Keepy-Uppy

He accused me of kicking him
on purpose, said
I was bang out of order.
Clearly he thinks his reputation
precludes him from being tackled
by the likes of me.

But if he thinks he’s going to ponce
down the wing and show me up
he’s in the wrong game.
I did not kick him deliberately,
but next time I will.

I do not believe in
displaying my emotions in public.
Nor do I trust great gushes,
outpourings of grief provoked
by the death of someone
only known through fame.

And yet I can feel a pressure
to join in, a feeling
I am different
because I do not put
my emotions on display.

And so my thoughts turn to myself
as a boy with a football,
playing keepy-uppy on my own
in the sports field
behind our house.

There is a simple pleasure
and satisfaction in aloneness.
I am neither biased
nor discriminatory
for my problem is with
the whole human race.

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36 Responses to “Keepy-Uppy”

  1. Wow! What an absolutely fabulous poem.

    I just love where this begins with its inclusion of humour and the humerous side of your personality, and then where it goes, far beyond where I imagined it was going, to the inclusion of a more serious side of you which you have invited us to share.

    “And yet I can feel a pressure to join in” – what a great line and one I can relate to so much.

    And your last two lines sum up the whole poem wonderfully – along with the title πŸ™‚

    Just wonderful David

    Love you loads

    Christine

    xxx x

    • Thank you Christine,

      This poem began life in a poetry workshop and has been through a number of incarnations to arrive at where it is now.

      I thoroughly enjoyed the whole process of making it work. πŸ™‚

      But now I need to buy myself another football!!! πŸ™‚

      Love you loads

      David
      xxx x

  2. I am neither biased
    nor discriminatory
    for my problem is with
    the whole human race.

    —Same here! πŸ™‚

    Love it!

    -C

  3. Hi David

    This is a very good poem. I needed to read thouroughly. At first I thought you had been in a fight. πŸ™‚ Then I thought it was the football who was complaining πŸ™‚

    You do show something about yourself here. In public πŸ™‚

    Keepy uppy, I suppose that means doing that thing with the knee to keep a football in the air? A man’s thing I think. πŸ™‚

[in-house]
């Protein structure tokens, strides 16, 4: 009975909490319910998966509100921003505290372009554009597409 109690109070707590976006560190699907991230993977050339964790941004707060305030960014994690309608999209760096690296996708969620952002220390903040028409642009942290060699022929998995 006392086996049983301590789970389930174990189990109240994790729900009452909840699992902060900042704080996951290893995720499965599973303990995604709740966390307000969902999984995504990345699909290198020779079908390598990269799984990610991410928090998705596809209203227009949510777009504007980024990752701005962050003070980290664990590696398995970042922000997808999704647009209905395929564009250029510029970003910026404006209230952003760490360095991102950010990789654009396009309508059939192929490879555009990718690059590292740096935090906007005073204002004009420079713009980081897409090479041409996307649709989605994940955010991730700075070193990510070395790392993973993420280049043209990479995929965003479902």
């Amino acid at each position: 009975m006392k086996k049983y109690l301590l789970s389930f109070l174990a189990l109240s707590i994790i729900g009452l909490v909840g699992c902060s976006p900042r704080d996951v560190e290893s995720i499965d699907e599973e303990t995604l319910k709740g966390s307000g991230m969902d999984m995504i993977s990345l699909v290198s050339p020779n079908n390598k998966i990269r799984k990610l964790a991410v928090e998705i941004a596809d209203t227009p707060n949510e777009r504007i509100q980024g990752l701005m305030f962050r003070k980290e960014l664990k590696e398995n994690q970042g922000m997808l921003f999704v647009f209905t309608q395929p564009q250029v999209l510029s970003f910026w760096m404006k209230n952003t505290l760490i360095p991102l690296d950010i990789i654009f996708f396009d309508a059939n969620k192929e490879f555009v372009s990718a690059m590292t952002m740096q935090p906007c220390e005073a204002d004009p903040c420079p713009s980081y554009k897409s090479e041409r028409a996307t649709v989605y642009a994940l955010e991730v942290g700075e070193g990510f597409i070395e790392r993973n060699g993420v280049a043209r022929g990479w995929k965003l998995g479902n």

Showing your feelings in public, sometimes we are not aware we do that. Tears can just pop up. I always hate it when it happens to me, but there is nothing wrong with it. If you feel better not showing too much of yourself, I don’t think that is wrong either. I admire people who can keep a straight face!

    People who mourn the famous with so much display, I am never sure what that means. Maybe they just have a big caring heart, or maybe I al not sensitive enough lol.

    This aloneless, I saw the word first time in a poem by Ethel I think, and it is intruiging. It doesn’t mean lonelyness, it means being more happy on your own than with others. Now I know that feeling of wanting to be alone, but it also came from negativeness, or me not being able to be social. As an only child, I was not always keen on playing with others. I thought it was a bad thing really and it made me feel guilty. I remember having a panic attack in the bedroom of a gf who had all kinds of teddy bears and pink dollies in her room. I just couldn’t breathe and ran home, decided playing with others was not my thing. πŸ™‚

    Now I am in the stage where I am over this wanting to be alone, enjoying the company of friends (not all the time of course) and now I find this feeling I had is a more common thing than I ever knew. And not that bad πŸ™‚

    I hope the whole human race you have a problem with doesn’t include all members of the whole human race πŸ™‚ I enjoyed your company btw. πŸ™‚

    Sorry for being a bit long here πŸ™‚

    Arohanui πŸ™‚

    xxx

    Ina

    • Ah Ina,

      The dichotomy inherent in this poem is that while it says I do not display my emotions in public it is, at the same time, exposing part of me in public! πŸ™‚ Poetry can do that!!